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A 91-year sentence brings prisoner to God (part II)

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 lenroy_thumbUpon arriving back at the Staunton prison, Chapman was immediately taken to the warden’s office. “I know you believe in God,” said the warden. “Well, this is going to test your faith.  We’ll see you in 60 days.” Without further explanation, Chapman was placed in solitary confinement for two months.

 

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(Lenroy Chapman (above) stands in the former prison's yard, a place he's all too familiar with.)

 

Concluding part one, we introduced you to Lenroy Chapman, a former inmate whose life has been changed by prison ministries. Within the last year, Potomac Conference Prison Ministries has refocused its efforts to better connect pastors and lay members to the 2020 vision. The desire is to develop 12 new prison ministry teams to be active in intensive re-entry and highly populated inmate areas as well as develops 24 new teams in the Spanish community.


In part 1 of Lenroy Chapman’s story, we learned how a life of crime earned him a 91-year sentence in Virginia’s state penitentiary. Ten years later and one week before he was to be paroled, Chapman attended his grandmother’s funeral. On his way back to the prison, he sensed something wasn’t right.  In the conclusion of Chapman’s story we’ll discover how God was able to turn a life of crime into a life of passion for those who still need to hear the Good News.
 


Lenroy Chapman couldn’t shake the feeling that something wasn’t right.  “After the funeral, the deputy came to take me back to the prison,” Chapman recalls. “However, instead of riding up front like I had done on the way to the funeral, the deputy picked me up in a van, locking me up in the back.  When I asked him what was going on, all he said was ‘I can’t tell you.’”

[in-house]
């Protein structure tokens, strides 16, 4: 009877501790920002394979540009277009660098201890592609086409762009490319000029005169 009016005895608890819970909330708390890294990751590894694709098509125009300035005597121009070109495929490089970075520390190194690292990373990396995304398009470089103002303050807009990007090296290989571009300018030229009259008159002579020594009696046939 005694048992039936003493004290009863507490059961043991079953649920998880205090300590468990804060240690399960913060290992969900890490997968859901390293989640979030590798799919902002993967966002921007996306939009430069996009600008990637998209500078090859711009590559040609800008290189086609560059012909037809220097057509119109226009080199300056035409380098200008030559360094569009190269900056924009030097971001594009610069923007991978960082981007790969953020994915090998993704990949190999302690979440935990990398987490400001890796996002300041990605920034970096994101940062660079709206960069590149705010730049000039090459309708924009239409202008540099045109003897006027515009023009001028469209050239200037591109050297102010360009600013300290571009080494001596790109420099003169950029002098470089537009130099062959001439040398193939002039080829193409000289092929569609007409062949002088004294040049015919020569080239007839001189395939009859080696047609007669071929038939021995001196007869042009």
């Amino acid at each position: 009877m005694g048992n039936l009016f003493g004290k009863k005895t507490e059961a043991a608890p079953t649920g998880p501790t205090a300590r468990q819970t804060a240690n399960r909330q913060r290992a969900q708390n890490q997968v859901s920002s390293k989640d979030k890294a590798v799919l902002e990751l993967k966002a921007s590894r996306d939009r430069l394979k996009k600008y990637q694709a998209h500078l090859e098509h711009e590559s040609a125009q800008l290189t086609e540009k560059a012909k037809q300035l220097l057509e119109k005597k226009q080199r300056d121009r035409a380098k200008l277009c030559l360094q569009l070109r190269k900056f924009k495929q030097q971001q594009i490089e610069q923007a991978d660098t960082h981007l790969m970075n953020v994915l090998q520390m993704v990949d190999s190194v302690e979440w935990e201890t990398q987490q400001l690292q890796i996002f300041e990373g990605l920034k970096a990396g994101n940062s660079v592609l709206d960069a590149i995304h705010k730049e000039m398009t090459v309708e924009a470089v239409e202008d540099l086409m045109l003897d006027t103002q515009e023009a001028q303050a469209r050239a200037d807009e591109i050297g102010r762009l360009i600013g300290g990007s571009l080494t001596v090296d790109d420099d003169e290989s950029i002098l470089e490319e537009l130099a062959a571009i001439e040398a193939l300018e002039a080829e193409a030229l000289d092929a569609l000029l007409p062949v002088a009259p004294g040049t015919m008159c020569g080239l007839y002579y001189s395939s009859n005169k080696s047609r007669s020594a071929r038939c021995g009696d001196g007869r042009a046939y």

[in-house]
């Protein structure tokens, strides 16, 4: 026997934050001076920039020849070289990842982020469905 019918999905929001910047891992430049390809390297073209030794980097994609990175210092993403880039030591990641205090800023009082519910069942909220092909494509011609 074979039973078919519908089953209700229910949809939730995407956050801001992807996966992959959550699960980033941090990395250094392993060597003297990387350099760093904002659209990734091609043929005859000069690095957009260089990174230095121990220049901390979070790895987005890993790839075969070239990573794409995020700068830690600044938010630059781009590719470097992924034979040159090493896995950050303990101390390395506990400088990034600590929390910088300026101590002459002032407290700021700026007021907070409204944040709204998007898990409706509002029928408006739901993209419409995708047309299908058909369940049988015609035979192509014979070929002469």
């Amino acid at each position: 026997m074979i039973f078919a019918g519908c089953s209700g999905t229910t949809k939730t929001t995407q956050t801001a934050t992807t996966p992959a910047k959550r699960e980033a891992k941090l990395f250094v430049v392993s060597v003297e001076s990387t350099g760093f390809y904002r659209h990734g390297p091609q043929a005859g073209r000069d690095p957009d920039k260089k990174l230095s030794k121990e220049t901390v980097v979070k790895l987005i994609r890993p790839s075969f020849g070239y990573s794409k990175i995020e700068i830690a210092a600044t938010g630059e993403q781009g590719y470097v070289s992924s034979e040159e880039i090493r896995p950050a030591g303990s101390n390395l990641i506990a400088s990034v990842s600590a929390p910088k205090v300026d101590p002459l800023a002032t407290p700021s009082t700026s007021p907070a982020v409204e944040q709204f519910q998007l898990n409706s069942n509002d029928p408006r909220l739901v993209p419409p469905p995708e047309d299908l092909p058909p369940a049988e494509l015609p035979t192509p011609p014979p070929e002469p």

Upon arriving back at the Staunton prison, Chapman was immediately taken to the warden’s office. “I know you believe in God,” said the warden. “Well, this is going to test your faith.  We’ll see you in 60 days.” Without further explanation, Chapman was placed in solitary confinement for two months.

 

Unbeknownst to Chapman, the prisoners held a riot when they learned what had happened to him.  Atheists and the Buddhists rioted for this Christian; the prison went into lockdown for three days.

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(Chapman spent 22 years in this part of the prison (Staunton, Va.), buildling 36.)
 

The loneliness of solitude started to takes its toll on Lenroy, but realized God was still with him.  “Four ladies, Sister McIntyre and three Staunton Seventh-day Adventist Church (Staunton, Va.) members, were given permission to visit me.  We cried and sang hymns together.  In my lowest hour, God sent these wonderful women to lift my spirits and give me hope.  I realized that God never leaves us – even when we feel that our hope is gone.”

 

After serving 22 years of a 91-year sentence, Lenroy Chapman was a free man.  Freedom, however, came with a price.  “Everything was different,” he said. “I was happy and scared at the same time. Several friends took me to out to eat to celebrate my release. I looked over at a man who was talking to himself; I wondered out loud what he was doing.  My dinner companions informed me that he was talking on his cell phone, and I asked, ‘What’s a cell phone?’”

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In spite of all that had changed in the world, Lenroy was able to get his life back together. He began attending the Stafford SDA Church in 2004 and transferred his membership to the Woodbridge SDA Church in 2007.   His journey has taken him in many directions, but now he feels a call to walk down a road he’s all too familiar with—the road to prison.

 

“I actually started my ministry in prison,” said Chapman. “I started giving Bible studies to my fellow inmates. I eventually created a program called Second Chance, directed at juvenile delinquents who were sent to prison.  In addition, I spent time in the commissary with the sick people, some who were ready to give up on life. I even had guards who would ask me to pray with them.”

 

With the help of Hector Cruz, the Director of Potomac Prison Ministry, Chapman is continuing his ministry.

 

“As a former inmate, I can relate to the feelings these inmates are experiencing.  I know their fear, their loneliness, their pain.  I also know the Peace that can only come from knowing Jesus and I will share that Peace with every soul I possibly can.  I would invite anyone who is able to join me in this crusade to save souls – it’s what Jesus has called us to do – to save all those who still need to be set free,” said Chapman.


By Dan Jensen

Photos by Aaron Cheney

 

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written by Mark Pelham, March 06, 2013
I think this is a very inspiring story, one that can uplift the hopes of not only people in prison, but people on the other side of the walls as well.

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